I work with a lot of talented doctors, nutritionists and wellness coaches. From time to time, they come to me with questions about supplements, botanicals and nutrition trends.
Here’s a recent question from a nutritionist working in a retail environment:
Hi Justin, I figured you would be a good person to ask about delta-8. It’s apparently the “new” CBD that everyone is looking for and I’ve had customers inquire if we sell it. My understanding is that it’s another identified terpene or bioflavonoid in the hemp/cannabis plant, is that correct? So in theory, the full spectrum products probably contain delta-8, just not in an isolated/disclosed quantity? (I’ve read that delta-8 is like a loophole for THC because it has similar effects but is not illegal so I’m assuming that’s why people are looking for it, although the “high” sounds similar to full spectrum hemp IMO)
This is a fantastic question. There is so much confusion – some of it intentionally coming from shady marketers – around cannabis. I’m always happy to help.
Here’s the deal about Delta-8 THC.
Delta-8 THC is a cannabinoid – which is a slightly different deal than a terpene. Terpenes are aromatic and flavor compounds found in all plants. Cannabinoids, as far as we know, occur only in cannabis and humans. Terpenes are simple hydrocarbons. Cannabinoids are terpenophenols. They’re part terpene and part phenol.
There are over 100 cannabinoids in cannabis. Most of them are precursors or metabolites of 10 main cannabinoid groups. CBD (cannabidiol) is one group. Delta-9 Tetrahydrocannabinol (THC Δ-9) is another. This form of THC is the cool kid on the block that modulates the CB-1 receptor in the hippocampus and creates the “high” effects. Delta-8 Tetrahydrocannabinol (THC Δ-8) is another one of the 10 primary groups.
A full-spectrum hemp product will contain all the cannabinoids. The THC Δ-9 will be less than .3% by volume in a hemp-derived extract, but it will be there. And so will THC Δ-8. So my friend is correct. A full-spectrum hemp CBD contains some amounts of Delta-8 THC.
Since cannabis is federally illegal (as of writing), there is an absurd lack of research on cannabinoids. Thankfully, scientists in Israel and Canada have studied cannabinoids since the early 90s, so we have some research but not enough.
Most of the research focuses on THC Δ-9. The government was at war with this ancient plant. If you wanted permission to study cannabis and needed funding, the federal government was only interested in proving THC Δ-9 dangerous. The best way to get approval for cannabis research was to set up a THC-focused study. The rest of the cannabinoids were laregly neglected.
Recently, as the federal government slowly retreated from the war on drugs, research expanded to other cannabinoids. CBD is present in a lot of THC’s activity, so it piqued a lot of early curiosity. Behind those two cannabinoids, CBN (cannabinol) and CBG (cannabigerol) are the next two most study cannabinoids. But they are way behind in terms of volume of studies.
The truth is: there is very, very little research on THC Δ-8. There are over 8,000 studies of CBD on PubMed. There are just over 280 Delta-8 THC studies – and none of the most cited studies are in humans.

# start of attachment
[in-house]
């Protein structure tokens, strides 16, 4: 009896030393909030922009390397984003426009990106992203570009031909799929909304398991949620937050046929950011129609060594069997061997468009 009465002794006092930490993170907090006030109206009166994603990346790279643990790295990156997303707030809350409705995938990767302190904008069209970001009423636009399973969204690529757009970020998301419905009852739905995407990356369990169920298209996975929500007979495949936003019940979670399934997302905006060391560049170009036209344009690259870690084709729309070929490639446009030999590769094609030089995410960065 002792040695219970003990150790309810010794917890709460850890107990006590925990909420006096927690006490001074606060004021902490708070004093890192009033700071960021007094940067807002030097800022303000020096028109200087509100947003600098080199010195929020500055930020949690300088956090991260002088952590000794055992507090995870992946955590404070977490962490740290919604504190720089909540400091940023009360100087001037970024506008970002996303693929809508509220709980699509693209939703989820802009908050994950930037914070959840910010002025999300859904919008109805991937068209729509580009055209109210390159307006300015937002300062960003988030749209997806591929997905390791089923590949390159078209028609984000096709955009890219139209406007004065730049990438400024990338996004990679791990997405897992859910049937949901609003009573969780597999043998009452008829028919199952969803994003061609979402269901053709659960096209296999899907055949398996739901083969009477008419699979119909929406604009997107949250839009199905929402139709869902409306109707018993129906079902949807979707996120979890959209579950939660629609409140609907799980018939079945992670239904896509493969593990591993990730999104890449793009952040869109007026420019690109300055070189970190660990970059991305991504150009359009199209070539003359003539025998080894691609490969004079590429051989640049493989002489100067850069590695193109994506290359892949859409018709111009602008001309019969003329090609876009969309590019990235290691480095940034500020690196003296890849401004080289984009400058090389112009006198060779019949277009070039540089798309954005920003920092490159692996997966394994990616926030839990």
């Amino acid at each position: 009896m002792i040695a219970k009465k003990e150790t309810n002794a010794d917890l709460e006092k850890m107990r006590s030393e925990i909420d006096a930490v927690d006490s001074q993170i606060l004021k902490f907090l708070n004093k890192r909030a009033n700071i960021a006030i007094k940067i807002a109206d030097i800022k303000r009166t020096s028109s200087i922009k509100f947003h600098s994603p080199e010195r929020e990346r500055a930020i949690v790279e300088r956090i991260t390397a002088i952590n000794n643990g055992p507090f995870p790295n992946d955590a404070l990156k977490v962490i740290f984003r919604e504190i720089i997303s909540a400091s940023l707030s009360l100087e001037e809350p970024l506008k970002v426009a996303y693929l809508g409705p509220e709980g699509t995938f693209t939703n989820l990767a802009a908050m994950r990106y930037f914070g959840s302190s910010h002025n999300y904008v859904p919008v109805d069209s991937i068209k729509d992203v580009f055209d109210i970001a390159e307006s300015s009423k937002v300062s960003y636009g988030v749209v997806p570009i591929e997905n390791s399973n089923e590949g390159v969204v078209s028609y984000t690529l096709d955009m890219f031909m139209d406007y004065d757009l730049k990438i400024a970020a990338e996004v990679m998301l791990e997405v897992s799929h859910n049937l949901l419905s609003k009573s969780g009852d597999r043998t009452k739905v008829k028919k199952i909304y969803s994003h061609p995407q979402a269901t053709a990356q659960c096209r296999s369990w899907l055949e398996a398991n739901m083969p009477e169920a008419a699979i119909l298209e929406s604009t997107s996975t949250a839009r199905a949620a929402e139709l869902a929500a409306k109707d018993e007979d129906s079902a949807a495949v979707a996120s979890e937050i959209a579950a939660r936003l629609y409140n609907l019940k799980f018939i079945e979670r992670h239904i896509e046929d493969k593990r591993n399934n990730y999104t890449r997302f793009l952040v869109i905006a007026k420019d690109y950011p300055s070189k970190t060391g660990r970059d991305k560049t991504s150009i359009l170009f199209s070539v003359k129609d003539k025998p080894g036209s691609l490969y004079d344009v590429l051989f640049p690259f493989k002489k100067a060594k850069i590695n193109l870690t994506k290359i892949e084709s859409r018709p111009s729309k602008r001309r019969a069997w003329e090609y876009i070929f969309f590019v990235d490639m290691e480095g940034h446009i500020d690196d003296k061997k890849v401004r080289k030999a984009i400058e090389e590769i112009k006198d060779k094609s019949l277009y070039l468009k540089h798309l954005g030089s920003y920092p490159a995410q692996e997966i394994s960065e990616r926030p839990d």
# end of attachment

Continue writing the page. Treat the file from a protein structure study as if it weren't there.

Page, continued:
What does this tell me? We don’t know much about THC Δ-8.
In studying how THC Δ-9 works, they did find that THC Δ-8 also modulates the CB-1 receptor – like THC Δ-9 does. It seems to be half as effective as Delta-9. There is some evidence that THC Δ-8’s influence is mostly on pain perception, but my assumption is the same as my friend’s here. The benefits people are reporting for THC Δ-8 are mostly the benefits of all the cannabinoids found in full-spectrum hemp.
Cannabis is an incredible plant. Humans have used the plant for more than 12,000 years because every aspect of the plant offers benefits to our health and society. I’m a firm believer in this plant’s utility. It’s been used in every corner of the world, in every culture, for dozens of purposes.
Cannabis is a lot of things, but it doesn’t cure everything.
The CBD market is collapsing. The projections were way off. The forecasts were based on CBD providing a lot of help for a lot of people. That’s just not the case.
Now, we have millions of dollars that were poured into harvesting hemp, processing it into CBD and then selling it to customers. Yet the customer demand isn’t there. The market can supply way more than it needs to. There are people in the industry panicking and desperate to stay in business. They’re trying to get another hype cycle going so they can use all their fancy equipment.
A couple years ago, I predicted CBG or CBN would be the next cannabinoid they’d market. After all, these two have some research behind them, but I guess the lack of science creates an opportunity to illegally make more claims in your sales pitch. And “C” is probably too close a reminder of CBD. On top of that, THC Δ-8 offers the allure of the infamous THC Δ-9, so it probably grabs more attention.
I think we’ll cycle through more cannabinoid hype cycles in the next few years, but I don’t think any of them will reach the hysteria of CBD.
Bottom line is that we don’t know much about THC Δ-8 yet, but if customers are curious about it, a full-spectrum hemp product is the best way to try THC Δ-8. All the cannabinoids are engineered by millions of years of evolution to work together, so I’m a big advocate of full-spectrum solutions for the vast majority of use cases.
This statement has not been evaluated by the Food & Drug Administration. This product is not intended to diagnose, treat, cure or prevent any disease. Consult your physician before taking any supplement.
Also published on Medium.